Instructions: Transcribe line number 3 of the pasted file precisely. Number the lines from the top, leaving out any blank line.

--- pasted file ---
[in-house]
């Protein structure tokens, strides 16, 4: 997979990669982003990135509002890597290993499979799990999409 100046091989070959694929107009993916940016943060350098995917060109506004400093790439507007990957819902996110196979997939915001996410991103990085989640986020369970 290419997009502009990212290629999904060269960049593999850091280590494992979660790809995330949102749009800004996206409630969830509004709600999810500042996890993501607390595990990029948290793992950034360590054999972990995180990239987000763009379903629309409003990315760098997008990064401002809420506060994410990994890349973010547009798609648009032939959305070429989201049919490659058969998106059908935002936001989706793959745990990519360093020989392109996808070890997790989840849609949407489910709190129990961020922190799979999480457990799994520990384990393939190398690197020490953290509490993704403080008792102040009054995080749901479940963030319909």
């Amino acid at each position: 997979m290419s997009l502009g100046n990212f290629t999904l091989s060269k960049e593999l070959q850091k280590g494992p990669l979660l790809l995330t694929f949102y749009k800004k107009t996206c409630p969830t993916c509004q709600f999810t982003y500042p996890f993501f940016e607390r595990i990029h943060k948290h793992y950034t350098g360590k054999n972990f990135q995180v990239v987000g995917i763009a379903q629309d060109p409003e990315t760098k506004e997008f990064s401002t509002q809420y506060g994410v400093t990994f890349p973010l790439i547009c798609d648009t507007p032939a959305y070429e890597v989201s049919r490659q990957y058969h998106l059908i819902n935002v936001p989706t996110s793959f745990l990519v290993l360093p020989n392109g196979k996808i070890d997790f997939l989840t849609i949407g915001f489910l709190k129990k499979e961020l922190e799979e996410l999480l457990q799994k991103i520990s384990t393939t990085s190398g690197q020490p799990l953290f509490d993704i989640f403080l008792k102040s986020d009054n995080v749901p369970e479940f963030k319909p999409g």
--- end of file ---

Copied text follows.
């Amino acid at each position: 997979m290419s997009l502009g100046n990212f290629t999904l091989s060269k960049e593999l070959q850091k280590g494992p990669l979660l790809l995330t694929f949102y749009k800004k107009t996206c409630p969830t993916c509004q709600f999810t982003y500042p996890f993501f940016e607390r595990i990029h943060k948290h793992y950034t350098g360590k054999n972990f990135q995180v990239v987000g995917i763009a379903q629309d060109p409003e990315t760098k506004e997008f990064s401002t509002q809420y506060g994410v400093t990994f890349p973010l790439i547009c798609d648009t507007p032939a959305y070429e890597v989201s049919r490659q990957y058969h998106l059908i819902n935002v936001p989706t996110s793959f745990l990519v290993l360093p020989n392109g196979k996808i070890d997790f997939l989840t849609i949407g915001f489910l709190k129990k499979e961020l922190e799979e996410l999480l457990q799994k991103i520990s384990t393939t990085s190398g690197q020490p799990l953290f509490d993704i989640f403080l008792k102040s986020d009054n995080v749901p369970e479940f963030k319909p999409g």